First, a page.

The heifer had borne her first calf, and I had helped deliver my first critter.
Exhausted dam and calf lay with limp legs and necks in the same spots for several minutes. A chill had invaded the embracing warmth of the afternoon, and the cloud of dusk had stolen over the glowing sun. Only then did I remember that I had plans to meet friends that evening; I had lost track of time. In the age of technology, a quick succession of messages fluttered back and forth ending with “I have birth fluids and iodine all over me. Can we meet at our room so I can change?” A message that, I later learned, received many peculiar glances from strangers when one of its recipients mistakenly read it aloud.
Meanwhile, the calf raised its head even before its mother attempted motion. The spunky thing, still covered with remnants from its previous lodging, made several feeble attempts to stand. On shaking stilts stopped with slippers of dainty ivory, the newborn stood in a stiff slouch, tensing her untested muscles.
Her mother had risen during the calf’s first triumph and had walked a few yards away. The first-time mother curiously twisted her neck around to gaze in the calf’s direction as if to ask: “Aren’t you mine? Don’t you know to follow me?” The youngling, in its disproportionate state, tottered forth with feeble shuffles, ending in a tumble. It had either understood the look or knew instinctively its role as a shadow, its place in the world as a bovine.
The pair eventually met. Dam put her nose down to calf and prodded it from all sides. The prodding became shoving, and in an apparent denial of maternal instinct, the mother with a forehead spanning the length of the calf’s ribcage, lightly flung her calf aside. For a tense moment, the little heifer calf sprawled, dazed and dejected, in the grass. Then she stood and self-assuredly, but half-confused, tripped back to her mother. Again the dam pushed against her own offspring. The little calf, with her deceptively dainty design, threw her weight against the solidly-powerful head, pushing back in defiance.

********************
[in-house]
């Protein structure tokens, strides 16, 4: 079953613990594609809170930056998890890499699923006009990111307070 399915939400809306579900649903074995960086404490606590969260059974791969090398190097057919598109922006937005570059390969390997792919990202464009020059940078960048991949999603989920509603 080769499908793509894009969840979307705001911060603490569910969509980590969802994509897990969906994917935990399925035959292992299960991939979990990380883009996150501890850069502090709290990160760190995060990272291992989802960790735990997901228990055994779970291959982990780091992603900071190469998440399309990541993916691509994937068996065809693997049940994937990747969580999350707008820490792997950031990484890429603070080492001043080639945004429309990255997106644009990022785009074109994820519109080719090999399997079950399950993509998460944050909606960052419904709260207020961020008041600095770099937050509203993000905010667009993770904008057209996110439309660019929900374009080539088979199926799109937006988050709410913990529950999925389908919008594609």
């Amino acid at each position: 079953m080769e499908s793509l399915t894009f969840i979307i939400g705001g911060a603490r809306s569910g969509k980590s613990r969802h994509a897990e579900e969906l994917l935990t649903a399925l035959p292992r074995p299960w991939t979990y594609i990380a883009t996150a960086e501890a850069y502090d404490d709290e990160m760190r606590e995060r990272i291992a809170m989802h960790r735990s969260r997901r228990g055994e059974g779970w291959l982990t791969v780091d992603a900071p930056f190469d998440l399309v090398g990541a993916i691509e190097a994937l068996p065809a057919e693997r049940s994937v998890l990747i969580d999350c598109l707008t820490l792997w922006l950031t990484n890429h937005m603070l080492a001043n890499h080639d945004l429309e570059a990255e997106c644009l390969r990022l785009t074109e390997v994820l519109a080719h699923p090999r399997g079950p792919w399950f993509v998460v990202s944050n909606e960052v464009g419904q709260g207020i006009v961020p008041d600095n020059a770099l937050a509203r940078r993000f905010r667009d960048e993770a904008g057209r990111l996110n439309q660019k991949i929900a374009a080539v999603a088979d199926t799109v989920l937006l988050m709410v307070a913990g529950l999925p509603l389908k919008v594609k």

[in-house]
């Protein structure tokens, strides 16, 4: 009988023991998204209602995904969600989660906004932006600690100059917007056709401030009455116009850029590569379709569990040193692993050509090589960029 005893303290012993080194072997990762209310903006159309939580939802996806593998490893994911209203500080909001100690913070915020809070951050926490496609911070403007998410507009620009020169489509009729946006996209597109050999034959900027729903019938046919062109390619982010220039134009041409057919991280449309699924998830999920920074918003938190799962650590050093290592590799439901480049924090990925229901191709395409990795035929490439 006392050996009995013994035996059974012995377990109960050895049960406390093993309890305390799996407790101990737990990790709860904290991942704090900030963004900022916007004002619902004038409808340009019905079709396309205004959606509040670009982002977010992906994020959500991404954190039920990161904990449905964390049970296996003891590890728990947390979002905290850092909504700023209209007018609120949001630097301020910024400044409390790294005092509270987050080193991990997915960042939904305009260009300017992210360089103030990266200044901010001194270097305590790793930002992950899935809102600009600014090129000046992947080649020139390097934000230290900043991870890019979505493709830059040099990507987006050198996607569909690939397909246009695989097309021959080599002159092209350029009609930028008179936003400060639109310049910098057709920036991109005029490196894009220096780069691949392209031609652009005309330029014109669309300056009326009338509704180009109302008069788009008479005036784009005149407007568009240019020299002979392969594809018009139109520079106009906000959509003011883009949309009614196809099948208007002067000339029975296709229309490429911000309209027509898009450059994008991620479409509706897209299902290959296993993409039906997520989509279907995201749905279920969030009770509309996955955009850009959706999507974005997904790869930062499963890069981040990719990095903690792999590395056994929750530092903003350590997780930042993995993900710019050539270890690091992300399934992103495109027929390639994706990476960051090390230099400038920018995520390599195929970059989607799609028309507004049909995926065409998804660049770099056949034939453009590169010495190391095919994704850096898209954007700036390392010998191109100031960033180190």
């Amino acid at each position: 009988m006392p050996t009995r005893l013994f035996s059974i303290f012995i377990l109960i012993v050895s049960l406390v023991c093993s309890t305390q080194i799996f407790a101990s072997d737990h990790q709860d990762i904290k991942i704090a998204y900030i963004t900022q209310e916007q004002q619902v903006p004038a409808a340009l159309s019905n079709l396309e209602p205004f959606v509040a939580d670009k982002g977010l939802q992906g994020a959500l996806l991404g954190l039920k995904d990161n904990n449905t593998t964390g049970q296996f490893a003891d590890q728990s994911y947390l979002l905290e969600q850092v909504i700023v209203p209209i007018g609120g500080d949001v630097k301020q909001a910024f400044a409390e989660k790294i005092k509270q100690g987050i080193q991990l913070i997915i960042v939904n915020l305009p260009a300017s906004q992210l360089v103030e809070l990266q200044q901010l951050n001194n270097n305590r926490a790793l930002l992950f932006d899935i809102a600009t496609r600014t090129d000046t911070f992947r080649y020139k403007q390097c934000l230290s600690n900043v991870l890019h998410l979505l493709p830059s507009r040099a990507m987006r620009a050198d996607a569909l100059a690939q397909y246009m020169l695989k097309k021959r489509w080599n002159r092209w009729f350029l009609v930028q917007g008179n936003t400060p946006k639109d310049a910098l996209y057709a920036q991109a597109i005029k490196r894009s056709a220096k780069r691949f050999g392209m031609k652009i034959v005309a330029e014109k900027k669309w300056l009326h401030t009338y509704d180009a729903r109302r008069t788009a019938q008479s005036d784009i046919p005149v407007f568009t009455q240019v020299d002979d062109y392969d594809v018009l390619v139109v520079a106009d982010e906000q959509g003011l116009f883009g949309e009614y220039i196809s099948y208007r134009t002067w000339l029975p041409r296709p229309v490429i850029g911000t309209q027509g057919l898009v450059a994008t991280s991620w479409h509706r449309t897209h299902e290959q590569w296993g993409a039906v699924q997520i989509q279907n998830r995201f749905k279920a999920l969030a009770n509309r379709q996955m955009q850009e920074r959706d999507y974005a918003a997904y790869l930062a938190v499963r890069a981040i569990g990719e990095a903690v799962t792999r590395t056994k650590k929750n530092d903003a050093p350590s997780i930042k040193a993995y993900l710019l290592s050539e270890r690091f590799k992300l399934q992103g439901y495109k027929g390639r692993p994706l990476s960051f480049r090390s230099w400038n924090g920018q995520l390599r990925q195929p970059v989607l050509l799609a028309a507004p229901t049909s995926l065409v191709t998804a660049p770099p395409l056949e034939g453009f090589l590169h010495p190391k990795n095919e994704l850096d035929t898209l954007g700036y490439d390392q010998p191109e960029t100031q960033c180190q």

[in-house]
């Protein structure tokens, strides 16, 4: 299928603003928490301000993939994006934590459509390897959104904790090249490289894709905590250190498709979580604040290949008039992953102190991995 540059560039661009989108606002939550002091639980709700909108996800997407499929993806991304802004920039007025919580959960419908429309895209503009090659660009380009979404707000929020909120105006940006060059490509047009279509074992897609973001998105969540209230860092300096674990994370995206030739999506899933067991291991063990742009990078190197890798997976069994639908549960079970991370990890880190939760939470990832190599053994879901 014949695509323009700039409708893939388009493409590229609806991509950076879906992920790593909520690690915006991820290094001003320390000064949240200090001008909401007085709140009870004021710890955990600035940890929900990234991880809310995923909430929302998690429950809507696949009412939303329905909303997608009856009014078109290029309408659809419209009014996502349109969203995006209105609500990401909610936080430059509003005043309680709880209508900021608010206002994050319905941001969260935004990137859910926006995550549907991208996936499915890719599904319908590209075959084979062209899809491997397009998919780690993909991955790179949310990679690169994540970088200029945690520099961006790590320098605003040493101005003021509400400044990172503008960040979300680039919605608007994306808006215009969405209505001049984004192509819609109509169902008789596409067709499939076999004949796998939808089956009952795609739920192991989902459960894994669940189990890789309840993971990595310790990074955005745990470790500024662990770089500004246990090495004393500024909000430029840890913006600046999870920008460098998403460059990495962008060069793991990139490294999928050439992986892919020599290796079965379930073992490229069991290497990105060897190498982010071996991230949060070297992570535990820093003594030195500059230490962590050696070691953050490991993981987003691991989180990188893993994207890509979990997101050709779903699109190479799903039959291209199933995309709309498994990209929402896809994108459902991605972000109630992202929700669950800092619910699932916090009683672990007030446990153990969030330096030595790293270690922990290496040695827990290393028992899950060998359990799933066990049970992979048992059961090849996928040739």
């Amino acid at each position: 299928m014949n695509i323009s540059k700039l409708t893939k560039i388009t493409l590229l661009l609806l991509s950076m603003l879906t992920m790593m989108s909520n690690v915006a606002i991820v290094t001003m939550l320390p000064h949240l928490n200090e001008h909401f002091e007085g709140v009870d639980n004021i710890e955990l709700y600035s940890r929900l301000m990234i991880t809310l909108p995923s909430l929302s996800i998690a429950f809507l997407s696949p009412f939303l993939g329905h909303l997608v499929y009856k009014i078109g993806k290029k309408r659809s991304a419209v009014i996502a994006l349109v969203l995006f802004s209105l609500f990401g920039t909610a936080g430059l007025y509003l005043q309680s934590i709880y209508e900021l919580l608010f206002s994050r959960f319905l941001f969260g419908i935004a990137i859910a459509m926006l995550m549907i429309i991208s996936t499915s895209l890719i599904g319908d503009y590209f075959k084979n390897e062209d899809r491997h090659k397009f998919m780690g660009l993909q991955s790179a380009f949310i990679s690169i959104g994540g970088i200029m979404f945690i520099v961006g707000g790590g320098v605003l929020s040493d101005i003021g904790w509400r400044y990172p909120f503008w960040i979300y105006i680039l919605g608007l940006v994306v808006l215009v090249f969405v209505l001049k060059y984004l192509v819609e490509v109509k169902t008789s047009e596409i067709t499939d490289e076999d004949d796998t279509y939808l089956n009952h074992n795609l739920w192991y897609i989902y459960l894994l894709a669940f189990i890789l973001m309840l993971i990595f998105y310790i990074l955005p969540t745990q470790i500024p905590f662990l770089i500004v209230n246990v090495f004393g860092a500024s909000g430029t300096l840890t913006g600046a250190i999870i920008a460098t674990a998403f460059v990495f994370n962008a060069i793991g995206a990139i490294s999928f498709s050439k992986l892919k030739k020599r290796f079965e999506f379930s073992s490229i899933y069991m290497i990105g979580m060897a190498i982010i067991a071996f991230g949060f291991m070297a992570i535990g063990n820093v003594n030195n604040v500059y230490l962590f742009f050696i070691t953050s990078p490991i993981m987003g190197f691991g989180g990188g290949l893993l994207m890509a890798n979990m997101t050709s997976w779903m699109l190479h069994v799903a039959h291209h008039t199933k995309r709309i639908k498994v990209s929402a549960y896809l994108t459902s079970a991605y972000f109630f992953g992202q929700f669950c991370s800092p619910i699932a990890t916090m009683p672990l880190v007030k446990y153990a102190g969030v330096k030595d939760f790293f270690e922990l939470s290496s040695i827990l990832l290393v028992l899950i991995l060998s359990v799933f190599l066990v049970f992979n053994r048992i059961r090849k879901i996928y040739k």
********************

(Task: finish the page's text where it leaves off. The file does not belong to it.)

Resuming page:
A soft peal of laughter and a chorus of quiet cheers went up from the onlookers. Mother, too, must have inwardly approved or at least, in a spark of genetic recognition, realized her task at hand. Slowly, the mother exchanged pushing for cleaning, and a muscular tongue methodically sloughed off the remnants of the womb. After a bovine minuet, the calf discovered milk. Dam and calf were healthy and bonding.
We all walked away from the pair with contented smiles and lighthearted souls as we gathered our trail of cast-off delivery supplies.
Being a small part of this creature’s first moments of its independent life is the most rewarding thing I’ve ever done: not receiving an acceptance letter from a prestigious university, making dean’s list or even learning to parallel park a tank of an old Jeep — a skill which I will forever cherish. Those other things, people expected them of me as if I would manage them by inevitability. No one — much less myself — expected to hear the words “I delivered a calf today” issue from my mouth, but the girl who delivered a calf eclipsed the girl who almost fainted at the dermatologist’s office. I’m glad I found the girl who delivered a calf. She has a clearer head and a more optimistic heart. She has a deeper understanding of life and sustenance and food.